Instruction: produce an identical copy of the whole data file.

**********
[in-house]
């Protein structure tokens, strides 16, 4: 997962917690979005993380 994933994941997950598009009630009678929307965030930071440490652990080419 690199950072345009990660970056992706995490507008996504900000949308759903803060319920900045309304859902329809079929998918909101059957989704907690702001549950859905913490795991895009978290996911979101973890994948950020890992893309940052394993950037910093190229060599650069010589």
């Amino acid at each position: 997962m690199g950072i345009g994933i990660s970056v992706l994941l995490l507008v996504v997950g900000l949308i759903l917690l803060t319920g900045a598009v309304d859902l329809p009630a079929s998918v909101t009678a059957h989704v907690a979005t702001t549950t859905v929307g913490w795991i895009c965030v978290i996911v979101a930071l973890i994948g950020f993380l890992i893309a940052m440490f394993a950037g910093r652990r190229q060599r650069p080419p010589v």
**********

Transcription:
[in-house]
């Protein structure tokens, strides 16, 4: 997962917690979005993380 994933994941997950598009009630009678929307965030930071440490652990080419 690199950072345009990660970056992706995490507008996504900000949308759903803060319920900045309304859902329809079929998918909101059957989704907690702001549950859905913490795991895009978290996911979101973890994948950020890992893309940052394993950037910093190229060599650069010589």
């Amino acid at each position: 997962m690199g950072i345009g994933i990660s970056v992706l994941l995490l507008v996504v997950g900000l949308i759903l917690l803060t319920g900045a598009v309304d859902l329809p009630a079929s998918v909101t009678a059957h989704v907690a979005t702001t549950t859905v929307g913490w795991i895009c965030v978290i996911v979101a930071l973890i994948g950020f993380l890992i893309a940052m440490f394993a950037g910093r652990r190229q060599r650069p080419p010589v």